The Anatomy of Ghosts features down-on-his-luck bookseller and author John Holdsworth. He wrote a book called The Anatomy of Ghosts in an effort to disprove their existence and deal with his grief over the loss of his family. The book catches the attention of Lady Anne Oldershaw who hires Holdsworth to help her son who is currently staying in an asylum after a supposed ghost siting. Lady Anne wants her son restored. In the process, Oldershaw becomes caught up in the dramas of Jerusalem College and the mystery surrounding the death of Sylvia Whichcote.

The premise of the book sounded interesting. I enjoy both historical fiction and mysteries, so a novel that combines the two genres is typically a sure bet for me. Unfortunately, The Anatomy of Ghosts did not live up to my expectations. I kept reading in the hopes that the solving of the mystery would redeem the whole book. Instead, I found myself reading the last words and saying to myself "Really? That's it?"

I don’t know what it was exactly. I think the story felt a bit shallow. The resolution seemed a little too trite. Along the way, I found myself annoyed by the language. Taylor uses period language that is sometimes jarring in its unfamiliarity and lack of good grammar. Could educated people really not use the right verb tense in the 1700s? But perhaps I’m being too harsh, perhaps I expected too much of The Anatomy of Ghosts. I was really looking forward to it based on Andrew Taylor’s reputation, and the novel just fell short of my expectations.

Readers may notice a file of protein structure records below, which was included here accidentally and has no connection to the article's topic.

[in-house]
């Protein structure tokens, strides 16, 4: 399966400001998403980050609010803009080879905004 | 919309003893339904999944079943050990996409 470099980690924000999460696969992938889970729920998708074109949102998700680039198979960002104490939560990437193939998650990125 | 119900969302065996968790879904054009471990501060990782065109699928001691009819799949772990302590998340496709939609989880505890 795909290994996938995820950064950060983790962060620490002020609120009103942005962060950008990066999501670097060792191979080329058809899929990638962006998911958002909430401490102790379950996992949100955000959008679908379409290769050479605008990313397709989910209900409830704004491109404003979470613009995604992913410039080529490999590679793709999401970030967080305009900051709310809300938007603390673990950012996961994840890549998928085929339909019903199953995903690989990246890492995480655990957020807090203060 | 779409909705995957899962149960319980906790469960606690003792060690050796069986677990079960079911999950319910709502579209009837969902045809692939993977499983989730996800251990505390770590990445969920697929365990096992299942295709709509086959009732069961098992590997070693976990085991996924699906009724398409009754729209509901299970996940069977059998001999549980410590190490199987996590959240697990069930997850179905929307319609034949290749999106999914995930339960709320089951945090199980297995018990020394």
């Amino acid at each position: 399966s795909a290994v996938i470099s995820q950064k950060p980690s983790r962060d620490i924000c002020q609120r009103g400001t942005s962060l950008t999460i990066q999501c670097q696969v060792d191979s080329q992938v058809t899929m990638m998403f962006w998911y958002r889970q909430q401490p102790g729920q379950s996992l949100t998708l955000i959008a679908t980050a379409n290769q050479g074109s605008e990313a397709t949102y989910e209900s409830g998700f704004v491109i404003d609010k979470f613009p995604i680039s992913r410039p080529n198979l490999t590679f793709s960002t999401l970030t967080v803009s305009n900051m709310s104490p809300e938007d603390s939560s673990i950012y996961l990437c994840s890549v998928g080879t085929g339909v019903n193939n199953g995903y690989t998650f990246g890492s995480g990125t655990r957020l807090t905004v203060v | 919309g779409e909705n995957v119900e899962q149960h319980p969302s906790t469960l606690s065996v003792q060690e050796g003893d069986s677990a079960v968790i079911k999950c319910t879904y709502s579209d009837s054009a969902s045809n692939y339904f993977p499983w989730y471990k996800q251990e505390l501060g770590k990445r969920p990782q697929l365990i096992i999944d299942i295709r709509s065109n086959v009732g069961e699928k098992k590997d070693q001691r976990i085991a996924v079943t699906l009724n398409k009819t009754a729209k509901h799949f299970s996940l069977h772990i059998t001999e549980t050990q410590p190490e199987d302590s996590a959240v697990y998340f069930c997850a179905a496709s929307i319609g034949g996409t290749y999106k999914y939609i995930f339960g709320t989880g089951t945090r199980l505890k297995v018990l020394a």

There were things about it that I liked, particularly some of the characters. I thought Elinor Carbury was well-written and well-rounded. I thought Philip Whichcote was just the right amount of smarmy. I was surprised by the revelations about Richardson. Again, the story as a whole just left my wanting.